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15696RE: [PrimeNumbers] another way to calculate primes

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  • Mazzarello Gianni
    Dec 6, 2004
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      It seems correct, but we can say it in an equivalent way:

      the set of prime numbers = 2, 5 PLUS all odd numbers > 5, not ending by
      5 and not composite.

      Following your way we could perform primality test on a number N
      searching odd numbers ending by 1, 3, 7, 9 and less than sqrt(N).

      Moreover, considering the least significant digit:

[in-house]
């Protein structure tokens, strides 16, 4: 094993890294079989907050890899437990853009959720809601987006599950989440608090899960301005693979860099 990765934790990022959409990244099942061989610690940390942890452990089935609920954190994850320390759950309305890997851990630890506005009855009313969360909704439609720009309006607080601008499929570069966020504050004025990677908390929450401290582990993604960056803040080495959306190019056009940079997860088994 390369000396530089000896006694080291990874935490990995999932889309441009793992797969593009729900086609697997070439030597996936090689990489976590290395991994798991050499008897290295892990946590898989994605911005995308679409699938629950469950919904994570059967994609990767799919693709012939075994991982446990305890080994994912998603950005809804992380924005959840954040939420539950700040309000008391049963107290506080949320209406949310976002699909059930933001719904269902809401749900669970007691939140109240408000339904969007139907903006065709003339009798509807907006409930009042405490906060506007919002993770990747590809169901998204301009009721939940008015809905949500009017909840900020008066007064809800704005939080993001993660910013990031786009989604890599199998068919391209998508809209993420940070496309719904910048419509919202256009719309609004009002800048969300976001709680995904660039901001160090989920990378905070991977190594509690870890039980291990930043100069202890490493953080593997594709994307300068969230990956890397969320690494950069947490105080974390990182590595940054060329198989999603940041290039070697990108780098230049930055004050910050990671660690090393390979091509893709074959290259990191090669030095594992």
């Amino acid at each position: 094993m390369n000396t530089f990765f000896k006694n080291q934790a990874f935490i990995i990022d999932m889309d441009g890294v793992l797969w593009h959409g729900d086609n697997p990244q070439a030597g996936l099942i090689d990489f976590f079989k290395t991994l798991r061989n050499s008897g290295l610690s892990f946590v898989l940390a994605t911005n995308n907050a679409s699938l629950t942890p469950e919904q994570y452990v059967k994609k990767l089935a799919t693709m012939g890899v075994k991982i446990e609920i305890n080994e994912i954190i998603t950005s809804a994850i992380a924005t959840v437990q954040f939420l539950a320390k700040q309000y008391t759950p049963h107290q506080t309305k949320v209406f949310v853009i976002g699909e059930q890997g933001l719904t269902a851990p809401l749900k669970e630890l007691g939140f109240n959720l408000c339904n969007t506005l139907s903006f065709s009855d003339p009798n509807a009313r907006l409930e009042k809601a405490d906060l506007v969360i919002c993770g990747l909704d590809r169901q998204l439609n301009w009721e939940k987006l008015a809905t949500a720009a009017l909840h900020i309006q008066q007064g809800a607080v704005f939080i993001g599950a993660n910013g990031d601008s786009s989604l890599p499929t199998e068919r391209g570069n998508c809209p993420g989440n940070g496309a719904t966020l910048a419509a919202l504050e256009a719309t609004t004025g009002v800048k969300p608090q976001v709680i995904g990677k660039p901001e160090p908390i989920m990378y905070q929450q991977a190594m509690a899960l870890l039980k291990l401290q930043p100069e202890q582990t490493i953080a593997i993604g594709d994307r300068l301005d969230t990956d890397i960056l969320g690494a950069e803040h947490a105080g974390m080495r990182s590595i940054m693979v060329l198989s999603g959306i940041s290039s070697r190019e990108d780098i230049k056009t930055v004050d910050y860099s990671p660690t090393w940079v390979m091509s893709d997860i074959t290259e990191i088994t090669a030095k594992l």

...1 => 1 x 1 or 3 x 7 or 9 x 9
      ...3 => 1 x 3 or 7 x 9
      ...7 => 1 x 7 or 3 x 9
      ...9 => 1 x 9 or 7 x 7 or 3 x 3

      we can limit our search to a set of the order of sqrt(N) x 2/10 or
      sqrt(N) x 3/10 elements.
      That is: numbers ending by 1, 3, 9 (or 1, 7, 9) if N ends by 1 and so
      on.

      I was wondering this: for a fixed M, are there more primes < M ending
      with 3 and 7 than primes < M ending with 1 and 9?

      Gianni


      >-----Original Message-----
      >From: Jim Doyle [mailto:ozyjim2004@...]
      >Sent: Friday, December 03, 2004 1:53 AM
      >To: primenumbers@yahoogroups.com
      >Subject: [PrimeNumbers] another way to calculate primes
      >
      >
      >Hi
      >
      >I'm not sure if this is a new idea but I have not come across
      >it . Its based on the fact that apart from 2 and 5 all primes
      >have a last digit of 1,3,7 or 9.
      >
      >...
      >...
      >
      >Jim
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